A Look at Love’s Not-So-Secret Ingredient

Mr. Hamburg, who took up photography in his retirement after 50 years in communications law, has made his hobby somewhat of a second career, with several exhibitions also to his credit
Eric Fischl and April Gornik are one of several East End couples featured in Morton Hamburg’s new book, “Commitment.” Morton Hamburg

   Anyone who has been in a long-term relationship knows that there is only one real secret to its success and that’s commitment. Mort Hamburg knows it too, and he has used the theme to anchor a new photo book profiling couples, famous and not, who have built long and flourishing lives together. And this is not his first rodeo.
    In 2000, he brought together a number of married couples in a photo book called “Couples: A Celebration of Commitment.” This year, he has gone outside matrimony to find long-term couples that may or may not be legally wed to help examine and demonstrate what makes their relationships tick. He is aided in this by Kashmir Hill, who interviewed each of the couples that Mr. Hamburg photographed.
    “I chose the title ‘Commitment,’ this time, because that’s what it’s all about,” he said recently. “To do something and do it well, no matter what it is, requires commitment.”
    Mr. Hamburg, who took up photography in his retirement after 50 years in communications law, has made his hobby somewhat of a second career, with several exhibitions also to his credit. “I’m proud of the book,” he said. “I just turned 82 a couple of weeks ago and for me to have a book out and it selling out of its first printing is a real mark of success for me.”
    He chose the couples from people he and his wife, Joan Hamburg, a long-time radio personality, know from New York or the South Fork and through the recommendations of close friends. He said it helped that Ms. Hamburg had interviewed many of them over the years on her radio show.
    There are pictures and write-ups of 37 couples. Joy Behar and Steve Janowitz, who are South Fork part-timers, reveal that they dated for two decades before moving in together after Sept. 11, 2001. Although they remained unmarried for several years, they finally took the plunge in August 2011. There are a number of other East End couples in the book, including April Gornik and Eric Fischl.
    Another long-term couple that waited years to marry is Judy Collins and Louis Nelson, who lived together for 18 years before their wedding. “We were very happy and committed to each other and involved in each other’s lives. We didn’t feel any urgency,” Ms. Collins said in her interview.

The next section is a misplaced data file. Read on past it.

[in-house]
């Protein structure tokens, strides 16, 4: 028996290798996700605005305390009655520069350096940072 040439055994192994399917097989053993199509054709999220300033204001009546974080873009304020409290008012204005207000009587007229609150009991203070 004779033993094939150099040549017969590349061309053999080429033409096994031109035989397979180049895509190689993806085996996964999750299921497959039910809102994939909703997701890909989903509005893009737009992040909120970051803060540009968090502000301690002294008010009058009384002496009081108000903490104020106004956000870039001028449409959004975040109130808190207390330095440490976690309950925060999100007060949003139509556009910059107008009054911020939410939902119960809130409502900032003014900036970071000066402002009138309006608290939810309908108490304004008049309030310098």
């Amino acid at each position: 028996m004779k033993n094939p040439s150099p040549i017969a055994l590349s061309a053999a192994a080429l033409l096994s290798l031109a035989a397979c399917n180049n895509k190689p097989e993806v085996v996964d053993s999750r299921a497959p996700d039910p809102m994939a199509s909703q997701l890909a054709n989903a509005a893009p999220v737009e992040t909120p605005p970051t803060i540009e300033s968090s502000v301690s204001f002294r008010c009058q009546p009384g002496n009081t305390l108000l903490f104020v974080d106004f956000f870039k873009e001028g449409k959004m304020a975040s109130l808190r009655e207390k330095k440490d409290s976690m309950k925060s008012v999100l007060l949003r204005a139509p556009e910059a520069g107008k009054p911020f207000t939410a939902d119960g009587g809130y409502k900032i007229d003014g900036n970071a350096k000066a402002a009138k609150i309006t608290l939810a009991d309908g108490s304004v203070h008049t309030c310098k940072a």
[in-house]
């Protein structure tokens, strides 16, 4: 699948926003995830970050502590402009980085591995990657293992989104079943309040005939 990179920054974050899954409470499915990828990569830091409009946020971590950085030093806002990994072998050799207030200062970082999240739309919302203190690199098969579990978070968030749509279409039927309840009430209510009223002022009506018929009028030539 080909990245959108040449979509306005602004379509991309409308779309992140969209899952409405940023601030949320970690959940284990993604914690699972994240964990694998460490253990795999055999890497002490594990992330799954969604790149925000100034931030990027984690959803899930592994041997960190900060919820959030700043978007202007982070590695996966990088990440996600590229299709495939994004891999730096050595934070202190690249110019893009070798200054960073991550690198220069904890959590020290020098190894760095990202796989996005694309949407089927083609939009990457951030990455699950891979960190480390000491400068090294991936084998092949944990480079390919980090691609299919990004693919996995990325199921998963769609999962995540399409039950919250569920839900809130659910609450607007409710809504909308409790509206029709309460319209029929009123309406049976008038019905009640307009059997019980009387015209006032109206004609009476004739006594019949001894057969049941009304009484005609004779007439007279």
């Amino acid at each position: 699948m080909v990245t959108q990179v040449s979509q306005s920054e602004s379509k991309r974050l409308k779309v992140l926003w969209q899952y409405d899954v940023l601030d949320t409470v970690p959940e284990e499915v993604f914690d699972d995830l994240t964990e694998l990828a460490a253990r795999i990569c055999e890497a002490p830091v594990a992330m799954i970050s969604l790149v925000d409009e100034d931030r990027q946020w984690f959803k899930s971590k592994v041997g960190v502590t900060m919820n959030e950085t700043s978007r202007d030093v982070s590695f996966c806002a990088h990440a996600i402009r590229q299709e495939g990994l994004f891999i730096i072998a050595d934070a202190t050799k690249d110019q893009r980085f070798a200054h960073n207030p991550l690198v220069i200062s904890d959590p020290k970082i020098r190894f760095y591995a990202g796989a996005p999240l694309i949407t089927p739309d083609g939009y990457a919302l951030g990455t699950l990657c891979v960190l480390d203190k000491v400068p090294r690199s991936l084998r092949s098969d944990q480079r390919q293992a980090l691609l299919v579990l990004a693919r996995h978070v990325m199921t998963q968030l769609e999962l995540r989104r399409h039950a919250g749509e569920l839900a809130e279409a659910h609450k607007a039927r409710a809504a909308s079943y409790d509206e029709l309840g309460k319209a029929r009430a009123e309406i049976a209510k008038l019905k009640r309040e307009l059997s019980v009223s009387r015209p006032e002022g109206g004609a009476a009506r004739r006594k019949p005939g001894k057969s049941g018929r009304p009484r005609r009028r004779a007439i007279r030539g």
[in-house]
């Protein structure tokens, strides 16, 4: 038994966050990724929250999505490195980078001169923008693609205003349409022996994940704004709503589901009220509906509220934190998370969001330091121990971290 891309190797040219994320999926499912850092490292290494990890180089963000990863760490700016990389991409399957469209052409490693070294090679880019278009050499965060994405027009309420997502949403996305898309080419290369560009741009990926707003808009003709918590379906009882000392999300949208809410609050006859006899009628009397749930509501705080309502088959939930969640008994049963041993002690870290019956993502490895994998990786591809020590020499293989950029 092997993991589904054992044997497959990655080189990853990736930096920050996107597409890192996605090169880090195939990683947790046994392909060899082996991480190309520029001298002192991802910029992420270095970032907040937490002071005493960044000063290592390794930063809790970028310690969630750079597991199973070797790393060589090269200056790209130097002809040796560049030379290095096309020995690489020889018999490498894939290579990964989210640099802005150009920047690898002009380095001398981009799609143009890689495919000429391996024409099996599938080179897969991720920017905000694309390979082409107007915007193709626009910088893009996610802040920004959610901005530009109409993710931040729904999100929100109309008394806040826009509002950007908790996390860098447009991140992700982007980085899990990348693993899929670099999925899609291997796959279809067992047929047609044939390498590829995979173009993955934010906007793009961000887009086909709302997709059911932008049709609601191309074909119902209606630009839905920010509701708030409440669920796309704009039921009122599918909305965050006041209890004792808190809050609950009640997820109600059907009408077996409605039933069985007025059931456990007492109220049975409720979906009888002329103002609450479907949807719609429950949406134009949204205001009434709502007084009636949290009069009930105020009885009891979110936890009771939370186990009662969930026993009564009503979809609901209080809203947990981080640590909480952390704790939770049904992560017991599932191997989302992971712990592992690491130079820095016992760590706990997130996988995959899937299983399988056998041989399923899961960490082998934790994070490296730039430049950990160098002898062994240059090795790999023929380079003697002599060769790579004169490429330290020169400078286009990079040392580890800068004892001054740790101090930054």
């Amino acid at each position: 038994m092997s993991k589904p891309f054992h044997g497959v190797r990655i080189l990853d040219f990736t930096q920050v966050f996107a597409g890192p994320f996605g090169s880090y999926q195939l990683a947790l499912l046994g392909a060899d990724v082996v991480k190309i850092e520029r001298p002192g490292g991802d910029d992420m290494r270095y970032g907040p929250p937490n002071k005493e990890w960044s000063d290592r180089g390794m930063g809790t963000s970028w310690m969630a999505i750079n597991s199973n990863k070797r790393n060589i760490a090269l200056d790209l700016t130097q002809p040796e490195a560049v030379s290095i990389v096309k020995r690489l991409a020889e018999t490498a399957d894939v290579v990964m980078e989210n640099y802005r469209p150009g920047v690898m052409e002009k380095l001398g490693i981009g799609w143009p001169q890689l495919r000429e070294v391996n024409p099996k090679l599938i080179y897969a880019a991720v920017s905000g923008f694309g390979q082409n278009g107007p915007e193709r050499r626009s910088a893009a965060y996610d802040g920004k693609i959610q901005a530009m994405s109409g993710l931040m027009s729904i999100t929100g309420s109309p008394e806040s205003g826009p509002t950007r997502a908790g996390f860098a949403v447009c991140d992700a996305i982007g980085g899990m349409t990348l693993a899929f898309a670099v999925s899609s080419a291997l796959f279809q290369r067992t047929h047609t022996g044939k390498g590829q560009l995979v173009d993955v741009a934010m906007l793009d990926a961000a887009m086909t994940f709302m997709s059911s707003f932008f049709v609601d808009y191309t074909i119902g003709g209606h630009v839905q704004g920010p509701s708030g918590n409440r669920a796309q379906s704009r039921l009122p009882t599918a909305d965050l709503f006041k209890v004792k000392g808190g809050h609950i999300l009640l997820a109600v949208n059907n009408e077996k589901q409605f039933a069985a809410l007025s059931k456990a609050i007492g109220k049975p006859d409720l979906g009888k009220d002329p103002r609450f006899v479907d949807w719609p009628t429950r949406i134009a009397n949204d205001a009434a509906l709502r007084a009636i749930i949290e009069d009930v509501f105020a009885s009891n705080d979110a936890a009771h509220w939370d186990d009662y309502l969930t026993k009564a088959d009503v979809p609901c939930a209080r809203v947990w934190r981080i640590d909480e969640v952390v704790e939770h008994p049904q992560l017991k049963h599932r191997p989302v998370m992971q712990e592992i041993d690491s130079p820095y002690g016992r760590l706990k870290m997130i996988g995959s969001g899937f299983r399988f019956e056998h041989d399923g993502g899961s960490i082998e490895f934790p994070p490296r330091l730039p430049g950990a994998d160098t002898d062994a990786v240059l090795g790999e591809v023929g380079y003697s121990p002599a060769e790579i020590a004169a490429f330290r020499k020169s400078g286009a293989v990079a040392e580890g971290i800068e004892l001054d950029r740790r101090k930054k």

One unmarried couple, Tom Cianfichi and Bryan Batt, who might be recognizable to some from his days on the cable series “Mad Men,” decided to wait until gay marriage is recognized in Louisiana, to consider whether or not to wed. They have a house in the Garden District of New Orleans.
    In the case of Jerry Stiller and Anne Meara, their children brought them together. Mr. Hamburg’s son, John Hamburg, has written for Ben Stiller — the films “Meet the Parents,” “Meet the Fockers,” and “Zoolander” — “but he has since branched off on his own, Mr. Hamburg said.
    Some proceeds from the book will go to the International Rescue Committee, an organization that responds to humanitarian crises. Mr. Hamburg has been involved with the committee for several decades.
    Although he and his wife live in a house on Sagg Pond in Sagaponack, he said a photo book on the South Fork was never something he considered. “Everyone and his brother has a photo book about the Hamptons. I like to keep my life in Sagaponack private,” particularly with all of the attention the village’s high-profile residents and dramatic beach erosion have received in recent years. The couple have not been immune to natural disasters either. Their first floor was partially destroyed by Hurricane Sandy and they are in the process of rebuilding, hoping to have it back to a pre-storm state by May.
    When he began photography, he did a few landscapes, but realized what he really enjoyed was photographing people. “I’m good with people.” For his own enjoyment he will take pictures around the house, of his granddaughter, and of the family dog. Taking good pictures of the latter is the most challenging, he said with a laugh, “but I keep working on it.”
    He did not have a theory or great secret on why some couples stay together, but he had a piece of advice that someone once offered him. “When you have an argument with someone you love, remember to say these words: ‘You may be right.’ That really works.”